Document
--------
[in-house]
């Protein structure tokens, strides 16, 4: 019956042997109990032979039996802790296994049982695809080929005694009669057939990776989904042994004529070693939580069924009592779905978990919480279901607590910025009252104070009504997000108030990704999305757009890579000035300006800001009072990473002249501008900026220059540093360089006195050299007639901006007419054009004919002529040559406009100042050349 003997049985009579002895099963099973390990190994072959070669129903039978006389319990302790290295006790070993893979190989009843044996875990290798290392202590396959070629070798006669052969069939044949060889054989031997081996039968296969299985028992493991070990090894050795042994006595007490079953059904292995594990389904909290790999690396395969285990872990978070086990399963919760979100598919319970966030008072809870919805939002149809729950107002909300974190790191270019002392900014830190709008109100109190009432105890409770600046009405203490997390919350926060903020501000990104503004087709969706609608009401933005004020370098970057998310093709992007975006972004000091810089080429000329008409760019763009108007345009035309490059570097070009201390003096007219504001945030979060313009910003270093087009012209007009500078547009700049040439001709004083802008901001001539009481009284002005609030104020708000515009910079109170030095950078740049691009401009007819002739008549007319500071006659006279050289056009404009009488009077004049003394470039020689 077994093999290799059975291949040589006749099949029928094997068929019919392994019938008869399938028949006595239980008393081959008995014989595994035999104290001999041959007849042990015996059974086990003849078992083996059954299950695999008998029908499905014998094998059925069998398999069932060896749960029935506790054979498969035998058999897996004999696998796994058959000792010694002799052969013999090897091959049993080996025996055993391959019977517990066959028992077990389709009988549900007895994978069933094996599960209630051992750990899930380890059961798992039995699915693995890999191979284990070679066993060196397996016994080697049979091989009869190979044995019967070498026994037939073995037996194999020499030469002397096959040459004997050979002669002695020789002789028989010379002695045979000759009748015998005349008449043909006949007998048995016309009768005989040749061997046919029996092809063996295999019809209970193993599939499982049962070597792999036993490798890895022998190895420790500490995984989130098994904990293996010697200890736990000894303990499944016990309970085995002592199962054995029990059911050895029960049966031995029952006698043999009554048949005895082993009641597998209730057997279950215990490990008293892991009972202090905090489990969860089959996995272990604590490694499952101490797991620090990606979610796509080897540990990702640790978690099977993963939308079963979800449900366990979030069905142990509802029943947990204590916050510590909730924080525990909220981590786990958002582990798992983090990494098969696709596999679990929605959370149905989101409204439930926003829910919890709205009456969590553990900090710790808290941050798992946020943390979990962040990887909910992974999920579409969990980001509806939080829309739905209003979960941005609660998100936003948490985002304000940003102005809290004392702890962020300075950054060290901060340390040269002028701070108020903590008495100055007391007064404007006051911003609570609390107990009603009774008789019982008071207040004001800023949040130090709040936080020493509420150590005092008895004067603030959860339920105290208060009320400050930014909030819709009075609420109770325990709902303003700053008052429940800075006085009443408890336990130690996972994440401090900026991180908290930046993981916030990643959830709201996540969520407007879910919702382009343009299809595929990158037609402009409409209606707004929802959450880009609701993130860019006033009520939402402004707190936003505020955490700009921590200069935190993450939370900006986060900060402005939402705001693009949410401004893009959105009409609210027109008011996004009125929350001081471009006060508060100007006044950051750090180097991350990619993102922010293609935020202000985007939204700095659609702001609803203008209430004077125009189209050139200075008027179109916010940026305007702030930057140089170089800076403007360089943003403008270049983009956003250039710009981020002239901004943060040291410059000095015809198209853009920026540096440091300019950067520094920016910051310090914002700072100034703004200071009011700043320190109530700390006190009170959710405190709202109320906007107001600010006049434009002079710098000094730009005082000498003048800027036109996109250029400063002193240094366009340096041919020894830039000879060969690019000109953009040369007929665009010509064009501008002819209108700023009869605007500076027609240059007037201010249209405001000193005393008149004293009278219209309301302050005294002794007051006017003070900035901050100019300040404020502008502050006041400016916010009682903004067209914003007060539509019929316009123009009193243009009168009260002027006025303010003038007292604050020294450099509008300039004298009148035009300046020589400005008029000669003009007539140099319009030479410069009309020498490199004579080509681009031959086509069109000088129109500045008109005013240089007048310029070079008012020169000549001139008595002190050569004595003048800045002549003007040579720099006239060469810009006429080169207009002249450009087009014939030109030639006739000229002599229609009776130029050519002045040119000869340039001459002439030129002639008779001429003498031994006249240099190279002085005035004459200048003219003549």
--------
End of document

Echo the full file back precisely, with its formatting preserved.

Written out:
[in-house]
């Protein structure tokens, strides 16, 4: 019956042997109990032979039996802790296994049982695809080929005694009669057939990776989904042994004529070693939580069924009592779905978990919480279901607590910025009252104070009504997000108030990704999305757009890579000035300006800001009072990473002249501008900026220059540093360089006195050299007639901006007419054009004919002529040559406009100042050349 003997049985009579002895099963099973390990190994072959070669129903039978006389319990302790290295006790070993893979190989009843044996875990290798290392202590396959070629070798006669052969069939044949060889054989031997081996039968296969299985028992493991070990090894050795042994006595007490079953059904292995594990389904909290790999690396395969285990872990978070086990399963919760979100598919319970966030008072809870919805939002149809729950107002909300974190790191270019002392900014830190709008109100109190009432105890409770600046009405203490997390919350926060903020501000990104503004087709969706609608009401933005004020370098970057998310093709992007975006972004000091810089080429000329008409760019763009108007345009035309490059570097070009201390003096007219504001945030979060313009910003270093087009012209007009500078547009700049040439001709004083802008901001001539009481009284002005609030104020708000515009910079109170030095950078740049691009401009007819002739008549007319500071006659006279050289056009404009009488009077004049003394470039020689 077994093999290799059975291949040589006749099949029928094997068929019919392994019938008869399938028949006595239980008393081959008995014989595994035999104290001999041959007849042990015996059974086990003849078992083996059954299950695999008998029908499905014998094998059925069998398999069932060896749960029935506790054979498969035998058999897996004999696998796994058959000792010694002799052969013999090897091959049993080996025996055993391959019977517990066959028992077990389709009988549900007895994978069933094996599960209630051992750990899930380890059961798992039995699915693995890999191979284990070679066993060196397996016994080697049979091989009869190979044995019967070498026994037939073995037996194999020499030469002397096959040459004997050979002669002695020789002789028989010379002695045979000759009748015998005349008449043909006949007998048995016309009768005989040749061997046919029996092809063996295999019809209970193993599939499982049962070597792999036993490798890895022998190895420790500490995984989130098994904990293996010697200890736990000894303990499944016990309970085995002592199962054995029990059911050895029960049966031995029952006698043999009554048949005895082993009641597998209730057997279950215990490990008293892991009972202090905090489990969860089959996995272990604590490694499952101490797991620090990606979610796509080897540990990702640790978690099977993963939308079963979800449900366990979030069905142990509802029943947990204590916050510590909730924080525990909220981590786990958002582990798992983090990494098969696709596999679990929605959370149905989101409204439930926003829910919890709205009456969590553990900090710790808290941050798992946020943390979990962040990887909910992974999920579409969990980001509806939080829309739905209003979960941005609660998100936003948490985002304000940003102005809290004392702890962020300075950054060290901060340390040269002028701070108020903590008495100055007391007064404007006051911003609570609390107990009603009774008789019982008071207040004001800023949040130090709040936080020493509420150590005092008895004067603030959860339920105290208060009320400050930014909030819709009075609420109770325990709902303003700053008052429940800075006085009443408890336990130690996972994440401090900026991180908290930046993981916030990643959830709201996540969520407007879910919702382009343009299809595929990158037609402009409409209606707004929802959450880009609701993130860019006033009520939402402004707190936003505020955490700009921590200069935190993450939370900006986060900060402005939402705001693009949410401004893009959105009409609210027109008011996004009125929350001081471009006060508060100007006044950051750090180097991350990619993102922010293609935020202000985007939204700095659609702001609803203008209430004077125009189209050139200075008027179109916010940026305007702030930057140089170089800076403007360089943003403008270049983009956003250039710009981020002239901004943060040291410059000095015809198209853009920026540096440091300019950067520094920016910051310090914002700072100034703004200071009011700043320190109530700390006190009170959710405190709202109320906007107001600010006049434009002079710098000094730009005082000498003048800027036109996109250029400063002193240094366009340096041919020894830039000879060969690019000109953009040369007929665009010509064009501008002819209108700023009869605007500076027609240059007037201010249209405001000193005393008149004293009278219209309301302050005294002794007051006017003070900035901050100019300040404020502008502050006041400016916010009682903004067209914003007060539509019929316009123009009193243009009168009260002027006025303010003038007292604050020294450099509008300039004298009148035009300046020589400005008029000669003009007539140099319009030479410069009309020498490199004579080509681009031959086509069109000088129109500045008109005013240089007048310029070079008012020169000549001139008595002190050569004595003048800045002549003007040579720099006239060469810009006429080169207009002249450009087009014939030109030639006739000229002599229609009776130029050519002045040119000869340039001459002439030129002639008779001429003498031994006249240099190279002085005035004459200048003219003549």